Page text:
Moldova Asks Russian Troops To Quit Transnistria


By Ana Maria Touma

Moldova’s parliament has passed a declaration asking Russian troops to leave Transnistria, a day before Russian Deputy PM Dmitry Rogozin’s planned visit to the breakaway region.

Moldova’s parliament adopted a declaration on Friday, asking Russia to withdraw its troops from the breakaway region of Transnistria where they have been deployed for 25 years.

The move came a day after the Moldovan Foreign Ministry warned Russia’s Deputy Prime Minister, Dmitry Rogozin, that the country would not allow him to land by military plane in Chisinau for a visit to mark the 25th anniversary of the Russian peacekeeping mission in Transnistria.

Transdniestria’s eastern border with Ukraine (Source: Wikipedia [62])
Transdniestria’s eastern border with Ukraine. Source: Wikipedia

Parliamentary speaker Andrian Candu, a member of the ruling Democratic Party, said the text of the declaration was drafted together with the Foreign Ministry.

A majority of 61 MPs out of 65 MPs present at the session backed the motion after opposition Socialist Party deputies left the chamber in protest against the decision to include the document on the agenda without enough time for the MPs to evaluate its impact.

“This is a serious violation of common sense. At least allow us to look at it properly,” Socialist MP Vlad Batrancea said in parliament. “We believe this is a geopolitical provocation,” he added, before he left the hall with his fellow party members.

Moldova’s pro-Russian President, Igor Dodon, condemned the document in a message on his Facebook account, accusing the pro-EU dominated parliament of trying to “worsen relations with the Russian Federation and undermine all the breakthroughs in Moldovan exports to the Russian Federation, regional cooperation, education and humanitarian programs.”

He also claimed that such a decision could only come from “outside Moldova”, presumably referring to Romania.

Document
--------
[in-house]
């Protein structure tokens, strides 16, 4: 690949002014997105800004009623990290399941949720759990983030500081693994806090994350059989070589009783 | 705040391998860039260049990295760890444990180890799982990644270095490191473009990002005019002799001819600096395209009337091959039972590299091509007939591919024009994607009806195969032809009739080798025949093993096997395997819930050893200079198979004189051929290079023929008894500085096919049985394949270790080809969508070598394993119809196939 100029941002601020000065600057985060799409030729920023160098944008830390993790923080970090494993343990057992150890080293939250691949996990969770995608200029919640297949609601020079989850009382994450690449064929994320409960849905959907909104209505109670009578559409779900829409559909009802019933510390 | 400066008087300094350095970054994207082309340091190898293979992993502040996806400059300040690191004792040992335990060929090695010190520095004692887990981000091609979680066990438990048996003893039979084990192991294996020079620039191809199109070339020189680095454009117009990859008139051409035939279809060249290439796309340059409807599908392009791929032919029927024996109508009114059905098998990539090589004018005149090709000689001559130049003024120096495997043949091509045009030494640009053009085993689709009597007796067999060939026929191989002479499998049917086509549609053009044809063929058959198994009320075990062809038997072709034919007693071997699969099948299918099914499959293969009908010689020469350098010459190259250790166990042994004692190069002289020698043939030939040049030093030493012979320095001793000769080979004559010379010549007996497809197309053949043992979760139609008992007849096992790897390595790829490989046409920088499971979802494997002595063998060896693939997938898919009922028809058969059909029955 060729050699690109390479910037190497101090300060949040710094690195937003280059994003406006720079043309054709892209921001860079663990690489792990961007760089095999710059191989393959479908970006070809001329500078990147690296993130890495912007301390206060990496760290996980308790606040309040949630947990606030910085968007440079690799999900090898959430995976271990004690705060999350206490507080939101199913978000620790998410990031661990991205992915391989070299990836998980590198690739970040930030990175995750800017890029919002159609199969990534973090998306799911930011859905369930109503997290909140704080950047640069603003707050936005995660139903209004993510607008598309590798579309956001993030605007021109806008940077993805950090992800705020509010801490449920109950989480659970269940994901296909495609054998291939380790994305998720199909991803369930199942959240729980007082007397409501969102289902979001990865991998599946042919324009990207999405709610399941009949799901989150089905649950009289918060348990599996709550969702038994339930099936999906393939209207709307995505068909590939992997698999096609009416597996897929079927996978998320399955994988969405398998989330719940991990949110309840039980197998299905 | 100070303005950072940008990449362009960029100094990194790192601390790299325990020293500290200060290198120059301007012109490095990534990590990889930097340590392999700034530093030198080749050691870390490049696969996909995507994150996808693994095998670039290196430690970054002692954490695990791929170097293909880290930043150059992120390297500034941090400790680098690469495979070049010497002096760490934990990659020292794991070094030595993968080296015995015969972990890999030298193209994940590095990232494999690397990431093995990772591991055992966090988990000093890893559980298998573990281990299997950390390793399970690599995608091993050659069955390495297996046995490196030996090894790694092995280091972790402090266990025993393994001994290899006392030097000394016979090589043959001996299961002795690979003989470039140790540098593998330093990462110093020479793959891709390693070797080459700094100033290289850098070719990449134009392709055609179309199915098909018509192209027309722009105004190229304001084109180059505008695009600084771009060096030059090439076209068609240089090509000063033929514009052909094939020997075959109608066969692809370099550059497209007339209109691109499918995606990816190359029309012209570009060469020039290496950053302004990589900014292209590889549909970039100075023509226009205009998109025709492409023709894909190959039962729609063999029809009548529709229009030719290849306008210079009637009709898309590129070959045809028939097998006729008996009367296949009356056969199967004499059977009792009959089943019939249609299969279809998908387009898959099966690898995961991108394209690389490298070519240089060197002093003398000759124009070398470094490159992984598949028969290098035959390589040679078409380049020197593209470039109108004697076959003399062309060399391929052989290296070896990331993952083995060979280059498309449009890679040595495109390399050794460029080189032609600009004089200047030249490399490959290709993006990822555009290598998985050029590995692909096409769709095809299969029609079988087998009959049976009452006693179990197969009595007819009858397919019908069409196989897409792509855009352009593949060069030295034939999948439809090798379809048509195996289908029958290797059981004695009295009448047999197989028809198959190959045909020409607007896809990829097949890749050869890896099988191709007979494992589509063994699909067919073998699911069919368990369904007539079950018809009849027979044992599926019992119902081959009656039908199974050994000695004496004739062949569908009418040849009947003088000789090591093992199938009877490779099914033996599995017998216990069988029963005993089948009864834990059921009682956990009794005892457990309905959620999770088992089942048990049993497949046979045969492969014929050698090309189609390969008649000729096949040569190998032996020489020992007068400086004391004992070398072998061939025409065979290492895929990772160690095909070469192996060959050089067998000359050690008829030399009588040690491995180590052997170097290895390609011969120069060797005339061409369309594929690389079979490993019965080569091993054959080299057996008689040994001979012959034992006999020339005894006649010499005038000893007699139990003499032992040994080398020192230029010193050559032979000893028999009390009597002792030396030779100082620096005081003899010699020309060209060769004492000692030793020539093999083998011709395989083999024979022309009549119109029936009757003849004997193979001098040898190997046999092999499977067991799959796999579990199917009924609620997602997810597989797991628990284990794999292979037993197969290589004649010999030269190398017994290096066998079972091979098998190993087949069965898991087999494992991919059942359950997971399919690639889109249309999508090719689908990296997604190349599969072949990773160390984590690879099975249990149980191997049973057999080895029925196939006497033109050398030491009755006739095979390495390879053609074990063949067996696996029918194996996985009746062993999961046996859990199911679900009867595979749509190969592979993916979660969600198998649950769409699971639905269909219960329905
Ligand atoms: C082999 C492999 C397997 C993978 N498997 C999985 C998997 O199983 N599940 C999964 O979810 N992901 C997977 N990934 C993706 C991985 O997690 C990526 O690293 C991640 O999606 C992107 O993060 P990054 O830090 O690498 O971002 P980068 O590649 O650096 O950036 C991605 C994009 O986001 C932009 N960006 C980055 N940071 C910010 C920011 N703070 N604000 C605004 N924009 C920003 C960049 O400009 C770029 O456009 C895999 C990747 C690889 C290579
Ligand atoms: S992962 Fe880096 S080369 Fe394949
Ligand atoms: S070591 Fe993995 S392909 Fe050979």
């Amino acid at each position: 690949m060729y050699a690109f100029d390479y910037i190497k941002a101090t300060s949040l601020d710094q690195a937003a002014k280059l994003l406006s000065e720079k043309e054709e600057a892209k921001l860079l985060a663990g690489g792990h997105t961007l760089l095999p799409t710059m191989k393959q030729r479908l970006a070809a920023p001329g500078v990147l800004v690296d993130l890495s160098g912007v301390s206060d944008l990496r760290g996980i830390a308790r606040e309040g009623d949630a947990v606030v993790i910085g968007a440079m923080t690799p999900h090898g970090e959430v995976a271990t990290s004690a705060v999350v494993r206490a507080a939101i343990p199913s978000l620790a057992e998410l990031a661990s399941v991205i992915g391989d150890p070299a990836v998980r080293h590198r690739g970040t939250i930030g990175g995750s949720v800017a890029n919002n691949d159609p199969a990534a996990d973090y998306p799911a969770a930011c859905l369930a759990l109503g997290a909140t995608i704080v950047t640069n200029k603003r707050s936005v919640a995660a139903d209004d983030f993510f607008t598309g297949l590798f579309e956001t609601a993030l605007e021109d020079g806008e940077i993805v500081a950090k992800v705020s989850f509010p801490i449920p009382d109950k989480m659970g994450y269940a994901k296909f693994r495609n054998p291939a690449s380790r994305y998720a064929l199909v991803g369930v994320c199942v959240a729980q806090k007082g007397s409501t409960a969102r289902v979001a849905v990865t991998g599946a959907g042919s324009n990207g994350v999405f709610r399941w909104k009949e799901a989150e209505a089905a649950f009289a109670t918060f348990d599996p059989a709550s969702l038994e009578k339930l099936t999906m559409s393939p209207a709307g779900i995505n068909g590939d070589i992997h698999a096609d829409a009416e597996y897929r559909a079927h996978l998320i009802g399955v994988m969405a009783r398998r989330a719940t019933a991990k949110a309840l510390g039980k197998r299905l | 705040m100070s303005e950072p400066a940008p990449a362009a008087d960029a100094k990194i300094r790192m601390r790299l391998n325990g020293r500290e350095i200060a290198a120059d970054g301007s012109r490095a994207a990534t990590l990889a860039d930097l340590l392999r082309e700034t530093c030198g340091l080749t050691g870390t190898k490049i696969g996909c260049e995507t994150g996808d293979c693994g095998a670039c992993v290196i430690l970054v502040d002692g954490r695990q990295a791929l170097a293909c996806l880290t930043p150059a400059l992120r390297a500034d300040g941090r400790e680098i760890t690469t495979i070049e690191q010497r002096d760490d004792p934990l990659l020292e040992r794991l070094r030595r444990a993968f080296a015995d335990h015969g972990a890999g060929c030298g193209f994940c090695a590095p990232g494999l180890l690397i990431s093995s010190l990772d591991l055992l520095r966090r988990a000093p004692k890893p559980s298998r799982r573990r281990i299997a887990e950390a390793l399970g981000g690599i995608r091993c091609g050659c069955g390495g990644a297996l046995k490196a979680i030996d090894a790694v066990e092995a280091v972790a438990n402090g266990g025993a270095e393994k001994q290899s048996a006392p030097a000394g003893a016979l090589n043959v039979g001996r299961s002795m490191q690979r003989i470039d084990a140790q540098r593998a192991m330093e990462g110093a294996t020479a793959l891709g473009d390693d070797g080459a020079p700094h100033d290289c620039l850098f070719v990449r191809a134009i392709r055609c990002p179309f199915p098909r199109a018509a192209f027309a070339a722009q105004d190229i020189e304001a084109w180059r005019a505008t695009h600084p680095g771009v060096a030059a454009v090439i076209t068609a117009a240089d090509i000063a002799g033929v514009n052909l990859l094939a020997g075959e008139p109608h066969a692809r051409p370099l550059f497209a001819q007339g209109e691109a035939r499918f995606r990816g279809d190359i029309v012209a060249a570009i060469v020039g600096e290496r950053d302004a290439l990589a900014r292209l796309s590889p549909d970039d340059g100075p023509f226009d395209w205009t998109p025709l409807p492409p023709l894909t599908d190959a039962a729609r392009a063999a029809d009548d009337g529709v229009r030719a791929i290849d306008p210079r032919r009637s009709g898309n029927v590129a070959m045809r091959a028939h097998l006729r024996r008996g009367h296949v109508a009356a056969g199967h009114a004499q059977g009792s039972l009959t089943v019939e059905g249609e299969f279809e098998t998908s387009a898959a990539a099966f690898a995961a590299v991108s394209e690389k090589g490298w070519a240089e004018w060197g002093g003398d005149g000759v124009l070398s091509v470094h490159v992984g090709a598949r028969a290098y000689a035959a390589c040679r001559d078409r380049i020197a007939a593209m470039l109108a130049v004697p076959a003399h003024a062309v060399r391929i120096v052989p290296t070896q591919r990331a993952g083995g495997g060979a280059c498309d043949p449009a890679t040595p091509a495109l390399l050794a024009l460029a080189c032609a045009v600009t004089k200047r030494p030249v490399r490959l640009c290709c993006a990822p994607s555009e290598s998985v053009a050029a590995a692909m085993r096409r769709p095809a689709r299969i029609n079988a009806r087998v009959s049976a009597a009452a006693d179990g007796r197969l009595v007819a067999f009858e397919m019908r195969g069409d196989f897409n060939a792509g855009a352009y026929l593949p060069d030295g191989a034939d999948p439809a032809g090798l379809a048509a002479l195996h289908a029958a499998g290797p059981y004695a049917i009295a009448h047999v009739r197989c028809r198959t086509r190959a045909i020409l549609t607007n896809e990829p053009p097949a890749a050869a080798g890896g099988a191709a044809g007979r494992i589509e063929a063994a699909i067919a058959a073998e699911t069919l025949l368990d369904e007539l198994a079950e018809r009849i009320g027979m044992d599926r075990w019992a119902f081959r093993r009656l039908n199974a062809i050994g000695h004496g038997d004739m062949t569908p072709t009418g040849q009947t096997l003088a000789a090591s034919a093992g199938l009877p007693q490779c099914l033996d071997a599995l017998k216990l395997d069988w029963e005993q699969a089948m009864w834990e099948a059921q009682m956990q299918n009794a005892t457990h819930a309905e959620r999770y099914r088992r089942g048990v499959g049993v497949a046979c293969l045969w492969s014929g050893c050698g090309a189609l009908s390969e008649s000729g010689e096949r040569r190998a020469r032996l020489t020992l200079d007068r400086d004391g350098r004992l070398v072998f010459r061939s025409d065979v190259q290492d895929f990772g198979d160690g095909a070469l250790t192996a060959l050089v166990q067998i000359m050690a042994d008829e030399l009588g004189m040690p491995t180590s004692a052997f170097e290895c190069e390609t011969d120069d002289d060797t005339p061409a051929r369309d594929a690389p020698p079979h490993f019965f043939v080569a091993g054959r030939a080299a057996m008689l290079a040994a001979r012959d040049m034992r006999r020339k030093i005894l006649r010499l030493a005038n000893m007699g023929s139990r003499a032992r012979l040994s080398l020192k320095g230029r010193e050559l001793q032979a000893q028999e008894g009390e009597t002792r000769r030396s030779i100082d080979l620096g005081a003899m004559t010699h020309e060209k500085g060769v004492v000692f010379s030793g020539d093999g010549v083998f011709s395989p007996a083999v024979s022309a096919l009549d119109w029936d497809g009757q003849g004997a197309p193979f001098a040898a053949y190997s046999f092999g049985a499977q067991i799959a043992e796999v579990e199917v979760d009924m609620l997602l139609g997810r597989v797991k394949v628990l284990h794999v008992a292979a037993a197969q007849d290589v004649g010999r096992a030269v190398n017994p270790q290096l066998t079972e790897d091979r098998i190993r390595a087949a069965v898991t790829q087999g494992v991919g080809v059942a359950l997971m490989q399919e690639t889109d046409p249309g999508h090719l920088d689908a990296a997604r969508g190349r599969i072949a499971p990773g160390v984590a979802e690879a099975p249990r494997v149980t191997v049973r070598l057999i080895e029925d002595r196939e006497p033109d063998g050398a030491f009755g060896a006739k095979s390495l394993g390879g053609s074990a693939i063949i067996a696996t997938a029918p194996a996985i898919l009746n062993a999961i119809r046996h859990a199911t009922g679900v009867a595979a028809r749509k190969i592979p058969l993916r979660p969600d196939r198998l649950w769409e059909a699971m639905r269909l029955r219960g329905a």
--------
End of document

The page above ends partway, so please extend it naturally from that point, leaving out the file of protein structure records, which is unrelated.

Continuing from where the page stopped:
Romania’s Prime Minister, Mihai Tudose, and several Romanian ministers were in Chisinau on Friday for a joint government meeting with the Moldovan executive.

Dodon confirmed that Rogozin was due to arrive in Chisinau on Saturday and argued that adopting the declaration a day ahead of his visit would only fuel regional tensions.

“I want to restate my position: I support a comprehensive dialogue with the Transnistrian representatives to solve all problems of, most of all for the ordinary people on both sides of the Dniester [river boundary],” he added.

Parliament Speaker Candu confirmed that Rogozin was likely to land in Chisinau, despite the Foreign Ministry’s warning. “Yes, I understood he is coming, despite not being welcome,” Candu said.

Russia has stationed about 2,000 troops in Transnistria since the 1992 truce that ended a war between pro-Russian separatists and the Moldovan military.

Since 2014, after conflict erupted in Ukraine, Moldova has banned Russian military from crossing its territory and the Russian Airforce from landing on the airport in Chisinau.

In 2008, NATO’s Parliamentary Assembly also adopted a resolution urging Russia to “withdraw its illegal military presence from the Transnistrian region of Moldova in the nearest future”.

The Kremlin took no notice but in 2016, Russia announced it would withdraw its troops once the weapons depots of the 14th Army were liquidated.

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The Balkan Insight (formerly the Balkin Investigative Reporting Network, BIRN) is a close group of editors and trainers that enables journalists in the region to produce in-depth analytical and investigative journalism on complex political, economic and social themes. BIRN emerged from the Balkan programme of the Institute for War & Peace Reporting, IWPR, in 2005. The original IWPR Balkans team was mandated to localise that programme and make it sustainable, in light of changing realities in the region and the maturity of the IWPR intervention. Since then, its work in publishing, media training and public debate activities has become synonymous with quality, reliability and impartiality. A fully-independent and local network, it is now developing as an efficient and self-sustainable regional institution to enhance the capacity for journalism that pushes for public debate on European-oriented political and economic reform.

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